Fourth, design-based research is integrative because researchers need to integrate a variety of research methods and approaches from both qualitative and quantitative research paradigms, depending on the needs of the research.
The integrative use of multiple methods in the research process results in data from multiple sources, which serves to confirm and enhance the ¡°credibility¡± of findings (Wang & Hannafin, 2005, p. 8). So called ¡°gold standard¡± experiments such as those used in medical research cannot be used in most educational contexts. Instead, design-based researchers utilize multiple mixed methods over time to build up a body of evidence that supports the theoretical principles underlying a specific innovation as well as refines the innovation itself in situ.
Fifth, design research is contextualized because research results are ¡°connected with both the design process through which results are generated and the setting where the research is conducted¡± (Wang & Hannafin, 2005, p. 11).
It is imperative that design-based researchers keep detailed records during the design research process concerning how the design outcomes (e.g., principles) have worked or have not worked, how the innovation has been improved, and what kind of changes have been made. Through this documentation, other researchers and designers who are interested in those findings can examine them in relation to their own context and needs. To increase the ¡°adaptability¡± of the findings in the new settings, guidance on how to apply those findings is also required (Wang & Hannafin, 2005, p.12).
As explained above, design - based research produces both theories and practical educational interventions as its outcomes. Edelson (2002) proposed three kinds of theories that can be generated from the design:
Domain theories describe learning situations involving students, teachers, learning environments and their interactions. Edelson (2002) argued that theories about context and outcomes are some of the theories that design research generates.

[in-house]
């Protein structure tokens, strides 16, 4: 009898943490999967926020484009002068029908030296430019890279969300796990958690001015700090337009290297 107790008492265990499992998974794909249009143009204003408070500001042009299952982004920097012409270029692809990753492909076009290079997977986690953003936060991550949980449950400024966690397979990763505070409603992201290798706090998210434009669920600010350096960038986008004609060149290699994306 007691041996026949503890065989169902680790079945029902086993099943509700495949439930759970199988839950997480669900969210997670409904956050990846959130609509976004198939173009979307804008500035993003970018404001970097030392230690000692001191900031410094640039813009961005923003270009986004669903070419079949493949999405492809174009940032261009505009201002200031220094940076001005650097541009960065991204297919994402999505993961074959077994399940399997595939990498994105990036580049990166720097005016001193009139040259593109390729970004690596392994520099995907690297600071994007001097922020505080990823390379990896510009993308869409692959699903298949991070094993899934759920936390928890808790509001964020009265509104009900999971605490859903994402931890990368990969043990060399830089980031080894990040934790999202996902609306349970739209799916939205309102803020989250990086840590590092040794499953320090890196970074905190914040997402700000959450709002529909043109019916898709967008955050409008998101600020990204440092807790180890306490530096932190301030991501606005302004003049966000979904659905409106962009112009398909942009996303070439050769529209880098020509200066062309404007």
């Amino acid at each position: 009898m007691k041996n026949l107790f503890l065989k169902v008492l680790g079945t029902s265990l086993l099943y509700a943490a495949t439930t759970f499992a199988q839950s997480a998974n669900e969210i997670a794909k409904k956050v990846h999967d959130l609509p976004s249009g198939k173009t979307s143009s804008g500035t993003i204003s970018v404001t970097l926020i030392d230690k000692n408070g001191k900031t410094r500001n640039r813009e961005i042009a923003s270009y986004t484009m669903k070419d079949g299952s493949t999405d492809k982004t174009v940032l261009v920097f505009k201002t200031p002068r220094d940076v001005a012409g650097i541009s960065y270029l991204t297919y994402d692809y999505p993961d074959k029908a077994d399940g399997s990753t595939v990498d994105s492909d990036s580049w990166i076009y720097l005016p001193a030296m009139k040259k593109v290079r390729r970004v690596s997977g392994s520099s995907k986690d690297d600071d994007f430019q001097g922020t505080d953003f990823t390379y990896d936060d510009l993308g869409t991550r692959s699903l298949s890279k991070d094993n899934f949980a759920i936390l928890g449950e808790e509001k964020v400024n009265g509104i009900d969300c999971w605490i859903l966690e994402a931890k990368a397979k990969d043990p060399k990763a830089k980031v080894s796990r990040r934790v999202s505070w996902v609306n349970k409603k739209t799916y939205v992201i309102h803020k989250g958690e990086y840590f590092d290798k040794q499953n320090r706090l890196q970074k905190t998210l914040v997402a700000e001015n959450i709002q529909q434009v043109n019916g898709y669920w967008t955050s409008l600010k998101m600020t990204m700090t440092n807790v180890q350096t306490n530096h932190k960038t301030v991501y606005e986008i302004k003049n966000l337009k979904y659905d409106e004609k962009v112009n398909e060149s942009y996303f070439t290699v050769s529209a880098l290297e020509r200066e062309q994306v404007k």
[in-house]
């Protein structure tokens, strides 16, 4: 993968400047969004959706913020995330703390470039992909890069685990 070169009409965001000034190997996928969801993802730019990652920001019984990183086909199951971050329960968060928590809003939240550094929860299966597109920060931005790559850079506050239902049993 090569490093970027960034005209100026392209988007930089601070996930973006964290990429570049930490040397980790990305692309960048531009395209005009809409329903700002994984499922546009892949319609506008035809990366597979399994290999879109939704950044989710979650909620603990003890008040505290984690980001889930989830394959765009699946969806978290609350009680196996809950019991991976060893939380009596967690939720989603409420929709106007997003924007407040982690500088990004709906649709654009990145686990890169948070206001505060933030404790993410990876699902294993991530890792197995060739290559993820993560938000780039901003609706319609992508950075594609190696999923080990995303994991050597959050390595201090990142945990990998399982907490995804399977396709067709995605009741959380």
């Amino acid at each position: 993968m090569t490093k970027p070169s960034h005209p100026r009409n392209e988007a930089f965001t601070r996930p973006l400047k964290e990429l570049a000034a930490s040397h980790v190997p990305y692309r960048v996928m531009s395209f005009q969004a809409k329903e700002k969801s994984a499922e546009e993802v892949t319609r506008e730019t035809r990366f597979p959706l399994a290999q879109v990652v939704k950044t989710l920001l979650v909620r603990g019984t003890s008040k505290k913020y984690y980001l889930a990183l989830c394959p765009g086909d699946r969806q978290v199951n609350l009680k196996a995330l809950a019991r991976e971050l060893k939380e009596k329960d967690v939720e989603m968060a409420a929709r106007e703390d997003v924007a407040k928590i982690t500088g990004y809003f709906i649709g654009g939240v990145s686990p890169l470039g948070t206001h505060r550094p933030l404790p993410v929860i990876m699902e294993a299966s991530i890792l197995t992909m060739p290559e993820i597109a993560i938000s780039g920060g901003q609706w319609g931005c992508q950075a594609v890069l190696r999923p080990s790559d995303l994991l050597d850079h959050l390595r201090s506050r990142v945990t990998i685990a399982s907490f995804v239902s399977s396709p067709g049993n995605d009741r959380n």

A design framework is a ¡°design solution¡± that provides a set of ¡°design guidelines for a particular class of design challenge¡± (p. 114).
Design methodologies are prescriptive in nature, serving as guidelines for how to implement a set of designs, what kind of expertise is required and who should provide the expertise. As a result of the iterative design process, researchers also continuously refine design interventions to make them more applicable to practice. The forms of interventions vary from concrete artifacts (e.g., tools) to learning activities and curricula (CDBR, 2003). These interventions are more usable and applicable because they are developed and enacted based upon theories that are elaborated and revised during the design process.
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Van den Akker, J., Gravemeiger, K., McKenney, S. & Nieveen, N. (in press). Introducing Educational Design Research. In Van den Akker, J., Gravemeiger, K., McKenney, S. & Nieveen, N. (in press) (Eds.), Educational design research. (pp. 1-8). London:Routledge.
Wang, F., & Hannafin, M. J. (2005). Design-based research and technology-enhanced learning environments. Educational Technology Research and Development, 53(4), 5-23.
@ Peer Group 2006